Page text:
• SUMMARY OF THE INVENTION
  • Compositions of matter useful as coatings for substrates, comprising a coating material in combination with at least one other material selected from the group consisting of: mortars and grouts, wherein the at least one other material is evenly distributed within the bulk of said composition. Also provided are processes for providing coatings on various substrates, which include dispensing a composition according to the disclosure onto a substrate, spreading the composition as desired about the substrate, and permitting the composition to cure to form a polymeric coating on the substrate. A composition according to the disclosure may be applied to a substrate using an implement selected from the group consisting of: rollers, brushes, squeegees, spatulas, and spray-generating equipment, and any other known equipment useful for spreading coating layers onto substrates.
  • DETAILED DESCRIPTION
  • The present disclosure provides coating materials useful for coating various substrates including without limitation floors and walls, which coating materials in some embodiments contain a colorant in an effective amount to change the color of the coating materials, as compared to the same coating materials in the absence of the colorant according to this disclosure. In some embodiments of the disclosure, a colorant present in a curable reactive mixture comprises a grout. In other embodiments, a colorant present in a curable reactive mixture comprises a mortar. In some embodiments of the disclosure, the colorant present in a curable reactive mixture comprises both a grout and a mortar.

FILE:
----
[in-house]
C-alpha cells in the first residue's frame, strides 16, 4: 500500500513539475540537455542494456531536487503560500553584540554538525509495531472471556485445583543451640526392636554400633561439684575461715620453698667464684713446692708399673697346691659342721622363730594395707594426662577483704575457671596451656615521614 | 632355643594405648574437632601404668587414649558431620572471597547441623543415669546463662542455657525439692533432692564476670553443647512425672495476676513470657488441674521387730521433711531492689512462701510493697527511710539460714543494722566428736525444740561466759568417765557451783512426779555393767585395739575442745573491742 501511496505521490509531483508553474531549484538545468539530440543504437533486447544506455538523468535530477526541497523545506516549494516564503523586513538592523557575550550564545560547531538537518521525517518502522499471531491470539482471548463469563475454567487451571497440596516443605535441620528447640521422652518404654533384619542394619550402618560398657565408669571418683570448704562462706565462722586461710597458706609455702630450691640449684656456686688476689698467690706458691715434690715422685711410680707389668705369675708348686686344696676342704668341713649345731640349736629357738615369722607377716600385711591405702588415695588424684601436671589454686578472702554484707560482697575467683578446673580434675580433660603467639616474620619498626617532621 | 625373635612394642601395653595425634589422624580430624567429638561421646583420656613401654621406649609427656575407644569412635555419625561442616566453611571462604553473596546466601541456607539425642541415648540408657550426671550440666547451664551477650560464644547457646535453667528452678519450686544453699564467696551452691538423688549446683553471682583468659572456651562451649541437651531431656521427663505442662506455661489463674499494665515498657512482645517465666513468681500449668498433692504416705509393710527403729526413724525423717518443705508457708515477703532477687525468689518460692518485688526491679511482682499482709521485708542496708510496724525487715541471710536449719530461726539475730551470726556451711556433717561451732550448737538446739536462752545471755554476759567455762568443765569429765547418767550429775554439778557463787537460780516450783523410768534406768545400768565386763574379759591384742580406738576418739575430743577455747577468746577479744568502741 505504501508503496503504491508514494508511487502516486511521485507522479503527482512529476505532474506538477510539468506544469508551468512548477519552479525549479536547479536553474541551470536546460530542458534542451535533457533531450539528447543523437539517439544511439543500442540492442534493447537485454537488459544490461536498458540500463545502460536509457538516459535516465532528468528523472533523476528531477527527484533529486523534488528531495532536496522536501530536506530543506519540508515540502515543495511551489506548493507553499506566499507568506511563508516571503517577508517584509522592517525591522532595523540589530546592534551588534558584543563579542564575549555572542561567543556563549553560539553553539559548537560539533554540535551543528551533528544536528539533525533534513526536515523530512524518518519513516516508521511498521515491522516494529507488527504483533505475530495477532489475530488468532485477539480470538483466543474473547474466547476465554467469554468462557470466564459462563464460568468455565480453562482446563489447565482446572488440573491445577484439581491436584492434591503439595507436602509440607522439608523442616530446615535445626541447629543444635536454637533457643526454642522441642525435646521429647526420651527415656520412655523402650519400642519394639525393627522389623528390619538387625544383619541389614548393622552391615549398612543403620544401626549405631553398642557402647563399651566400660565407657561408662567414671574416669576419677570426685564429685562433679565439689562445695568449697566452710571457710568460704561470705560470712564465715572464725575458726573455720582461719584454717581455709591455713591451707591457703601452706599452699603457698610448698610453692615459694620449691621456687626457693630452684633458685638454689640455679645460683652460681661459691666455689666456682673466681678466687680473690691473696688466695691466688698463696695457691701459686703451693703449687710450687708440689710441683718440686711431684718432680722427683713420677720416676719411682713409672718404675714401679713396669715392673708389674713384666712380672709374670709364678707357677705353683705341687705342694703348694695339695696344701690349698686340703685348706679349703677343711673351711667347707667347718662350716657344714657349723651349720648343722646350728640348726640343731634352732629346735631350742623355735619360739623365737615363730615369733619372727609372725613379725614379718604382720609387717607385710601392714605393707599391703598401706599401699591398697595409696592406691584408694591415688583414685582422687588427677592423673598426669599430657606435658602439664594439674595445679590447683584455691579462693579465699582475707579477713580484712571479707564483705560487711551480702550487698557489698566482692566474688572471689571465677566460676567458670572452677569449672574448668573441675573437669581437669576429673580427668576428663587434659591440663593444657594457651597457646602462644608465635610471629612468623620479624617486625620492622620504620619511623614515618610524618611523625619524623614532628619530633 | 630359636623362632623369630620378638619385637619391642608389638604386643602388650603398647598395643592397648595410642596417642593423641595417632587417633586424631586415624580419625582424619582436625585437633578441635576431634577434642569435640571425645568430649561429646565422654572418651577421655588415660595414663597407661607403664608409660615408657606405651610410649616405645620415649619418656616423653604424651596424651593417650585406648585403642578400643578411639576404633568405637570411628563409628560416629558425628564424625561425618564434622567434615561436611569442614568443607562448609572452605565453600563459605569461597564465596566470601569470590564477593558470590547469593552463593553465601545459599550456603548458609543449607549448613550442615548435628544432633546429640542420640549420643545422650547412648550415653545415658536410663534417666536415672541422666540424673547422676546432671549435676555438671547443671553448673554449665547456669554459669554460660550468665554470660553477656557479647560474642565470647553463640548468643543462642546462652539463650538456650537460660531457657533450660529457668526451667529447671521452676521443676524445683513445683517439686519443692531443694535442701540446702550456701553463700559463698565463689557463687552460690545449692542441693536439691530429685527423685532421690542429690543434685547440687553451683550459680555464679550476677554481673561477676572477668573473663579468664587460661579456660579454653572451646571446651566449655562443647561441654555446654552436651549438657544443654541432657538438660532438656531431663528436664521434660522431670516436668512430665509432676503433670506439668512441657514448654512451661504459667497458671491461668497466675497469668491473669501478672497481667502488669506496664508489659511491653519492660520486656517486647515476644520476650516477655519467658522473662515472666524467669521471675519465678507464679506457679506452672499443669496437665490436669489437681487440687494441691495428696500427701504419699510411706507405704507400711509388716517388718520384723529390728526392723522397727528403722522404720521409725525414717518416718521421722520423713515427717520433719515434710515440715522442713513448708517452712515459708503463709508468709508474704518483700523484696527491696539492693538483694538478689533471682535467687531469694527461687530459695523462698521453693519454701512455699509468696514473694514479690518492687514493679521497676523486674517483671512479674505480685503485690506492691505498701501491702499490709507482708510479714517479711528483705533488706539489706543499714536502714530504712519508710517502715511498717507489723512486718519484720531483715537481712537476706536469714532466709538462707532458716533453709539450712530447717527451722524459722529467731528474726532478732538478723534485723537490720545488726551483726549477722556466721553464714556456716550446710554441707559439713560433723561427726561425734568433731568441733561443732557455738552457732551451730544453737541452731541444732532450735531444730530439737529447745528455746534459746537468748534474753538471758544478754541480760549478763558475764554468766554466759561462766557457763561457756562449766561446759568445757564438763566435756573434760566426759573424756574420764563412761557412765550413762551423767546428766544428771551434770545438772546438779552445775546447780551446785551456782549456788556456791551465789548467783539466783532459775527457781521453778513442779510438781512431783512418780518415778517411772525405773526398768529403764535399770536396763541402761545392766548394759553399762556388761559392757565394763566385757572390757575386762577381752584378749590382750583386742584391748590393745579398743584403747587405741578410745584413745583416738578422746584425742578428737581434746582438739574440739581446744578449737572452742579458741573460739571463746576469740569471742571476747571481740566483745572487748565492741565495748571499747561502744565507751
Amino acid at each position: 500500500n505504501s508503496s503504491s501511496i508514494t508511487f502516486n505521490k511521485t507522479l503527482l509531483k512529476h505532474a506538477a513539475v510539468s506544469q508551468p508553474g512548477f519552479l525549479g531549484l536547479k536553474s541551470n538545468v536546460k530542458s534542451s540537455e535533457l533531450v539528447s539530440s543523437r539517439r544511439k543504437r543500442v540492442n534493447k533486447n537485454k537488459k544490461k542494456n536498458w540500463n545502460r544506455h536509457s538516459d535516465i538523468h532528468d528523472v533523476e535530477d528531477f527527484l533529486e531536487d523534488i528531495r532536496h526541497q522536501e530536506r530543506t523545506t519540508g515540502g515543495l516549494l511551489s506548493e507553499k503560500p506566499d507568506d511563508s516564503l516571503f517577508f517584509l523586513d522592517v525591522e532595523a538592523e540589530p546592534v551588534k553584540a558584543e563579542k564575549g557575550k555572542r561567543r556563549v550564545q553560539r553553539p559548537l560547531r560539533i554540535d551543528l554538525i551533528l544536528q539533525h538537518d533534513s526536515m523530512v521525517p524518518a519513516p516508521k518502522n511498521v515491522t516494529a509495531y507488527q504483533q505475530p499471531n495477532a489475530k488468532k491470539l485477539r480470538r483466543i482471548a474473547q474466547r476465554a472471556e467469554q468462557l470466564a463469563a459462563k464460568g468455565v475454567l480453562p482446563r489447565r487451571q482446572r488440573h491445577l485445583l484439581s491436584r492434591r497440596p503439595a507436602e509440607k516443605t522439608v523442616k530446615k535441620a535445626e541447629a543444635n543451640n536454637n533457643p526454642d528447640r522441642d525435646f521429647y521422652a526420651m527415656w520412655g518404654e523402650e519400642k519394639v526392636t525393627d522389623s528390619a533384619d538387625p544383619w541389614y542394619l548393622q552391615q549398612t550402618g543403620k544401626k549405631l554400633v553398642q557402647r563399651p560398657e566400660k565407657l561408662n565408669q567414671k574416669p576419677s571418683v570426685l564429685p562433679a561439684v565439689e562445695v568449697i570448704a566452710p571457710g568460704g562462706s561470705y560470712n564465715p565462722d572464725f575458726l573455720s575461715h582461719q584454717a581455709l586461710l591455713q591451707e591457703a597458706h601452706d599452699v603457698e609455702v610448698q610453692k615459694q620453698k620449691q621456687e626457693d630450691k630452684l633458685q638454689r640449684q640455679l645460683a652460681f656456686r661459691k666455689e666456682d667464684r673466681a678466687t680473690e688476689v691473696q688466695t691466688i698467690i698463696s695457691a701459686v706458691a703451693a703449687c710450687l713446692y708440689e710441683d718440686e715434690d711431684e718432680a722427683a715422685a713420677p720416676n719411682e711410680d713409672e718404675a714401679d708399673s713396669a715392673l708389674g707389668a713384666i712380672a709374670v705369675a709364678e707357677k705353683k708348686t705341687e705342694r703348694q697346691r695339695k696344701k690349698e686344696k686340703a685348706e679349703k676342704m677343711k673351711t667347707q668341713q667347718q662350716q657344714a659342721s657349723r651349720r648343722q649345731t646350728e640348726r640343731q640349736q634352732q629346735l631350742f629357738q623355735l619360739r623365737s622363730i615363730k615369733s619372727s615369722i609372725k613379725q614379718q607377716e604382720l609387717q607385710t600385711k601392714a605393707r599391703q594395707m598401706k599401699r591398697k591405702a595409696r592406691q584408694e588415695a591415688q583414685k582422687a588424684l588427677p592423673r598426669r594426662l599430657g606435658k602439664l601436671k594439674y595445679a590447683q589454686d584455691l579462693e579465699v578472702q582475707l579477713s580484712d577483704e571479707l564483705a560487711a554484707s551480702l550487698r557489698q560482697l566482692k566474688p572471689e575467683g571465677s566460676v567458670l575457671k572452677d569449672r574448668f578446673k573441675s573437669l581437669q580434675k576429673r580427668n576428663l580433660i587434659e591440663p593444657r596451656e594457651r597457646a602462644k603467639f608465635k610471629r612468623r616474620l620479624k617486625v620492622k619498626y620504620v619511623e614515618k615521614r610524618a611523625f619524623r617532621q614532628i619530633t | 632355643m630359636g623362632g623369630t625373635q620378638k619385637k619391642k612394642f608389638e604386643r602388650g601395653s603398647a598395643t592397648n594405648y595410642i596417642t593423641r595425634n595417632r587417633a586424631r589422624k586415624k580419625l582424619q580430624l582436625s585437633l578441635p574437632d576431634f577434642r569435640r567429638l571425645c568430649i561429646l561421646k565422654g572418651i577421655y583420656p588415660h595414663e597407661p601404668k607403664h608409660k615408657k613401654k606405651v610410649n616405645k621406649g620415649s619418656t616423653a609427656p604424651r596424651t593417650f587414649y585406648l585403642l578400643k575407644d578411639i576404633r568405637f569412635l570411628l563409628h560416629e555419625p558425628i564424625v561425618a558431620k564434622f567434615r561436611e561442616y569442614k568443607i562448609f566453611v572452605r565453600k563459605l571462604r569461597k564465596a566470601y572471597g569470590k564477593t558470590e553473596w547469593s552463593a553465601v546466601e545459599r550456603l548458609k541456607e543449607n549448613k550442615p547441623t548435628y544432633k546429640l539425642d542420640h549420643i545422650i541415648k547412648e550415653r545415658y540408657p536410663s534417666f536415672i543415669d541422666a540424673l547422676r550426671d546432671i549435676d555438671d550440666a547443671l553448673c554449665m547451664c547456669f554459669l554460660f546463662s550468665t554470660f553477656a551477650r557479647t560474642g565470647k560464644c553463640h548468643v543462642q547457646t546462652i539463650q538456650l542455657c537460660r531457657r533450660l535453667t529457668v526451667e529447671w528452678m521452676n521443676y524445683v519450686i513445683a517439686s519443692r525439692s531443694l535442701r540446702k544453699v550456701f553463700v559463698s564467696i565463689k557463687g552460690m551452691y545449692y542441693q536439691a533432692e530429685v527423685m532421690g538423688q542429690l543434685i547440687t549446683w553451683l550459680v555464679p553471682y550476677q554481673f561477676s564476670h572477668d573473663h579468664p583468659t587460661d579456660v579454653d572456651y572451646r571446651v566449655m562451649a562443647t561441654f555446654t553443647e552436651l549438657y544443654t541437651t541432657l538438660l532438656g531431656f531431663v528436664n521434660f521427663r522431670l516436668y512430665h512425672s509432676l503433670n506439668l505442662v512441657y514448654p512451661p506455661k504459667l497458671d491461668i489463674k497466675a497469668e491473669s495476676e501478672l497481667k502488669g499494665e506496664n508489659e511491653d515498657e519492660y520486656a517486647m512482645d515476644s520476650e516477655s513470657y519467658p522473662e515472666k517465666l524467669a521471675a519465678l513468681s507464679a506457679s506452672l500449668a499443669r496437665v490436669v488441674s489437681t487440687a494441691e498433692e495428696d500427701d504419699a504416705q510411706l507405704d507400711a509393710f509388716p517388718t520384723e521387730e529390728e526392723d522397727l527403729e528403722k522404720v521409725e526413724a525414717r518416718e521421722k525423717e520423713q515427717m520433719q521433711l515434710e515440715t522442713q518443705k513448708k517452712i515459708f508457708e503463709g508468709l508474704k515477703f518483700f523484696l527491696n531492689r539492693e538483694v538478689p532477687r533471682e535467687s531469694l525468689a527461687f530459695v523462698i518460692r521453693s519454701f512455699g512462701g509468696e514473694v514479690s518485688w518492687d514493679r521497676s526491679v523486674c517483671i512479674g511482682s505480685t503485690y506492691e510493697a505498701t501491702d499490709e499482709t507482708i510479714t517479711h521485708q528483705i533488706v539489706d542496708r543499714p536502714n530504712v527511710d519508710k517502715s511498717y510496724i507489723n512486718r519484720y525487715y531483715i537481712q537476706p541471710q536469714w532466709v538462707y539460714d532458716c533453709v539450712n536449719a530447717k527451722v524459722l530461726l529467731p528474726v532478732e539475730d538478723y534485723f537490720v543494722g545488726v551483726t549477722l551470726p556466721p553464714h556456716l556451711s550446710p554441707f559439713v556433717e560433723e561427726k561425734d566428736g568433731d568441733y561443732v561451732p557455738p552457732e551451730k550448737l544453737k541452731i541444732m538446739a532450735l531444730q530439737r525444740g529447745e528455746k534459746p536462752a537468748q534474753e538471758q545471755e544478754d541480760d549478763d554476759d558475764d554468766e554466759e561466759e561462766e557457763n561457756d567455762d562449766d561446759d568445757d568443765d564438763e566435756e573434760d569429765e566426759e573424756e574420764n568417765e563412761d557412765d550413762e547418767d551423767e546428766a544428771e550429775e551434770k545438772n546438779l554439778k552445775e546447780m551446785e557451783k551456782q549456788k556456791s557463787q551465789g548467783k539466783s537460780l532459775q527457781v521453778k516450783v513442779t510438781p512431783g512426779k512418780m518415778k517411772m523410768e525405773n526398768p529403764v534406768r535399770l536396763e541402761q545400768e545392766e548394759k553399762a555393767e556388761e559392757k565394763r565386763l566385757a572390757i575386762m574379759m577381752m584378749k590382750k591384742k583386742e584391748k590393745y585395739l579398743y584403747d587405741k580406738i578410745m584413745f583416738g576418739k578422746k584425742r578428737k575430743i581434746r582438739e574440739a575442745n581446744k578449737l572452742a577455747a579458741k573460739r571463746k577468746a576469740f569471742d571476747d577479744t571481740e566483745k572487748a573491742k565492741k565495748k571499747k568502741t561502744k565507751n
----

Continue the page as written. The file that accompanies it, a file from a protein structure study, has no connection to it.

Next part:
• As used herein, “grout” is used in its ordinary sense, its meaning including powders or particulates which when mixed with water yield workable mortars or plasters useful for filling cracks and crevices in masonry, which cure over time to form a rock-like material. One exemplary grout is PermaColor™ Grout (in various colors offered) made by LATICRETE International, Inc., of Bethany, Conn., and including those described in U.S. Pat. No. 6,784,229. Other exemplary grouts include those sold under the Polyblend® trademark made by Custom Building Products (“CBP”) of Seal Beach, Calif. Grouts useful in accordance with this disclosure include grouts sold into the ceramic tile industry, which include both sanded grouts and un-sanded grouts, which may or may not contain color-imparting additives. Some grouts are sold in sacks or bags, intended to be admixed with water to form a paste having about the consistency of peanut butter, which is intended to be applied to spaces intentionally caused to be present between individual tiles on a floor or wall surface. Moreover, grouts used in accordance with this disclosure may optionally contain effective amounts of performance-enhancing additives, such as polymeric materials including without limitation acrylic polymers and/or latex polymers, as known in the art, to reduce the material's tendency to shrink during cure upon rapid loss of moisture by evaporation when such grouts are used in their intended application, rendering it un-necessary for workmen to assure a continued amount of moisture is present during the grout's cure. Additionally, grouts used in accordance with this disclosure may include effective amounts of stain resistance additives, for reducing the propensity of such grouts to becoming discolored in their intended use after cure when subjected to a substance that might otherwise cause a change in their color, after curing, such as by exposure to spilled beverages and other substances recognized as being capable of staining grout. One exemplary material is Ceramic Microspheres W-610™ available from the 3M Company. Thus, in a composition according to some embodiments of the disclosure, ceramic microspheres and glass bubbles may be present in any amount between about 0.5% by weight and about 10% by weight based on the total weight of the composition, including all percentages and ranges of percentages therebetween. In compositions according to other embodiments, ceramic microspheres and glass bubbles may be present in any amount between about 1% by weight and about 8% by weight based on the total weight of the composition, including all percentages and ranges of percentages therebetween. In compositions according to other embodiments, ceramic microspheres and glass bubbles may be independently present in any amount between about 2% by weight and about 6% by weight based on the total weight of the composition, including all percentages and ranges of percentages therebetween. Ceramic microspheres and glass bubbles tend to increase opacity in a cured coating according to the disclosure.